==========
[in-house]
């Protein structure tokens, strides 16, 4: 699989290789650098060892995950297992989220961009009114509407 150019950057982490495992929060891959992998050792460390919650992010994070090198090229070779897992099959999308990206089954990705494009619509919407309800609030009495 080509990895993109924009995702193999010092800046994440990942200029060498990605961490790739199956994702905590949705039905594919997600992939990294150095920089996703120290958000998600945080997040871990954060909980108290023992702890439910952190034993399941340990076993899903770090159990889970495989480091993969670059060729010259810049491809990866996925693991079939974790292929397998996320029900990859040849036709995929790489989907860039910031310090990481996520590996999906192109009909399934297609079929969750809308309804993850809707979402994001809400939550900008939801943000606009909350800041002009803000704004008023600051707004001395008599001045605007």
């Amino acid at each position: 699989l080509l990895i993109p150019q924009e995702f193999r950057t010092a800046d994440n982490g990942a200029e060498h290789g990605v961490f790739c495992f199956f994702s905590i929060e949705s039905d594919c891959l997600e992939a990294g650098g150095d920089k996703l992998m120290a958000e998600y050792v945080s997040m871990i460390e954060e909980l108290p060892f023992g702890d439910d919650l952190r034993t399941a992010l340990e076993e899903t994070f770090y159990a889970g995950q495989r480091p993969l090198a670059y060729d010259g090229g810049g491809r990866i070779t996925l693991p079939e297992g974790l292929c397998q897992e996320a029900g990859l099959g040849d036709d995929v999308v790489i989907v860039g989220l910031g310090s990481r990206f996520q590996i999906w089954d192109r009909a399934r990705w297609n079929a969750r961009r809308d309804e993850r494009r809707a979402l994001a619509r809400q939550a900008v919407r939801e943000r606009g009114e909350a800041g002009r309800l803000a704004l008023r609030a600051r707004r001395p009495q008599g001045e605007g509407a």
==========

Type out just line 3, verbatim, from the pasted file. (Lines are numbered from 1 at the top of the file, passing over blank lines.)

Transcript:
């Amino acid at each position: 699989l080509l990895i993109p150019q924009e995702f193999r950057t010092a800046d994440n982490g990942a200029e060498h290789g990605v961490f790739c495992f199956f994702s905590i929060e949705s039905d594919c891959l997600e992939a990294g650098g150095d920089k996703l992998m120290a958000e998600y050792v945080s997040m871990i460390e954060e909980l108290p060892f023992g702890d439910d919650l952190r034993t399941a992010l340990e076993e899903t994070f770090y159990a889970g995950q495989r480091p993969l090198a670059y060729d010259g090229g810049g491809r990866i070779t996925l693991p079939e297992g974790l292929c397998q897992e996320a029900g990859l099959g040849d036709d995929v999308v790489i989907v860039g989220l910031g310090s990481r990206f996520q590996i999906w089954d192109r009909a399934r990705w297609n079929a969750r961009r809308d309804e993850r494009r809707a979402l994001a619509r809400q939550a900008v919407r939801e943000r606009g009114e909350a800041g002009r309800l803000a704004l008023r609030a600051r707004r001395p009495q008599g001045e605007g509407a």